We need to forget about the database for a bit and instead work with the domain experts to come up with a shared understanding of how to model the domain. That model will of course be wrong, but by working with the domain experts to continually refine our the model we can eventually get closer and closer to a true representation of how the business works… meaning we can more accurately deliver the value the business really needs.

    Of course, what I’m talking about is nothing new. I’m just rehashing many of the ideas promoted by DDD, as you’ve mentioned.

    You’ve said that DDD makes sense when dealing with complex domain models. And knowing what I do about your particular project, I’d say it is a complex domain. And the point of DDD is not just to create a “super-elegant business layer” – it is to build a well understood model of a complex business domain, allowing you to deliver more value. The point is to allow you to focus on the core competencies of the business… the things that make the business unique, b/c thats is where real value will be found.

    As to the question of the Anemic Domain Anti-Pattern – sometimes just passing around bit-buckets makes sense… but when dealing with complex domains, why not do what OO was designed to and try to model the domain and encapsulate the complexity? We need to get back to our OO fundamentals.

    Steven Harman — July 22, 2008 @ 10:30 pm

  4. First, I don’t think anyone was trying to skewer the architecture of your project! Your successes speak to themselves, and you certainly shouldn’t feel a need to defend your choices.

    Secondly, all this discussion is absolutely healthy. We need a pragmatic mindset when choosing our approaches to these sorts of problems — and it’s absolutely not black and white or a simple decision in most all our projects.

    Speed to market, maintainability, flexibility, clarity. Nice things to think about, often hard to bundle all together at once.

    FWIW, I think the success of your project is testiment enough to the validity of the approaches you took.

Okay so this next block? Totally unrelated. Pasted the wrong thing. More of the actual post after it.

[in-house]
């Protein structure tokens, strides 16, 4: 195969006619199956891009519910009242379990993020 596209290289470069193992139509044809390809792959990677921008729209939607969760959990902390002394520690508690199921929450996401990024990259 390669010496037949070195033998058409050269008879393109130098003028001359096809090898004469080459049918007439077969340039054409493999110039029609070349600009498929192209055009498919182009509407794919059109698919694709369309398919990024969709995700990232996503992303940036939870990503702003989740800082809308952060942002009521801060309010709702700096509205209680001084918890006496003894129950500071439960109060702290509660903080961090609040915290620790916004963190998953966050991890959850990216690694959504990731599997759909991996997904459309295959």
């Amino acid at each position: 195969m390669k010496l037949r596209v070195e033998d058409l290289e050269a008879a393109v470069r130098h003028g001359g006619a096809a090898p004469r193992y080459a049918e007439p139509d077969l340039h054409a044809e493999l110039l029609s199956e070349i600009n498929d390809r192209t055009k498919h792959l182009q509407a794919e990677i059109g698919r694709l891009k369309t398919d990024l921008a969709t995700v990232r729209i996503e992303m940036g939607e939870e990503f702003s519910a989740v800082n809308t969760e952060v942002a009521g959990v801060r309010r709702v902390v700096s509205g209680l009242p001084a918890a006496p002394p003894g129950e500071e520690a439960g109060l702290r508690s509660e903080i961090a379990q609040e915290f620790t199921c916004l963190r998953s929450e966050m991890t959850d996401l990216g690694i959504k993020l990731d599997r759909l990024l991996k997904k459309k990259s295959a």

Jim Holmes — July 22, 2008 @ 11:09 pm

  5. Oh, I’m enjoying working on this architecture MUCH more than on some of the past projects. I think that our time to deliver was drastically reduced, and that we’ve accomplished more work for the client in the same amount of time than we could have hoped for in a “pure” architecture. If the DDD zealots want to burn me at the stake for heresy, then so be it.

    On the other hand, I see things that ARE accomplishable, or that just rub me the wrong way personally. In the past three projects, I’ve never liked the fact that all our business knowledge seems to reside outside the entities, which to me are the only logical place for that knowledge to be. In my mind, the Client class should the end-all authority on all “Client-y” things.

    Persistence ignorance? Who cares? It’s a goal, sure, but not one to sacrifice the rest of your project for. On my first project for Quick I saw it pay off, big time, when they switched from Oracle to SQL Server over the weekend, and I didn’t even notice on Monday morning. That’s awesome… it’s also the only time I’ve ever seen it happen in 15+ years of doing this stuff. Very cool, but it’s like Haley’s comet… you MIGHT live to see it pay off once in your life… maybe.

    I’m fine with Linq to Sql entities not being persistence-ignorant, so long as I’m doing my work in the other half of the partial class. It’s not “pure”, but I can pretend that the other half of the class isn’t there, and go about my business. It’s not perfect, but it’ll do for now. I’d much rather have some sophisticated mapping like NHibernate, but not until it is as easy to maintain as Linq to Sql is now. Maybe the Entity Framework will get us there, maybe not, we’ll just see when it’s released I guess.

    So yes, I see all the points, and they’re all valid. In a world with an unlimited budget and timeline I would absolutely opt for the architecturally correct way of doing things. We don’t live in that perfect world of endless green fields, though. Our fields are brown, and customers want results NOW.

    Mel Grubb — July 23, 2008 @ 8:02 am

  6. @Steve Harman,

    >> I would ask, why should your domain entities care about presentation concerns? And why should your presentation objects care about domain logic? These are orthognal concerns. So in an effort to keep the system MORE maintainable these orthogonal concerns should be kept… well, separate. (see: Separation of Concerns)

    I agree, but is it worth the time to create separate entities, DTOs, and translators to fix this problem? You could say this about a web app too (that’s not using web services), but you wouldn’t make separate entity objects in that case.

    About DDD… I think this is a good example of what Alexei was saying when he said that everything depends on the business situation. Because if we were doing our current project from the ground up, you’re exactly right, we have a very complex domain model and DDD would be the correct way to go. In our case, we were stuck with a database structure and had to live with it, so I think the way that we did it made sense (LINQ to SQL somewhat constrained us vs. what we could do with NHibernate).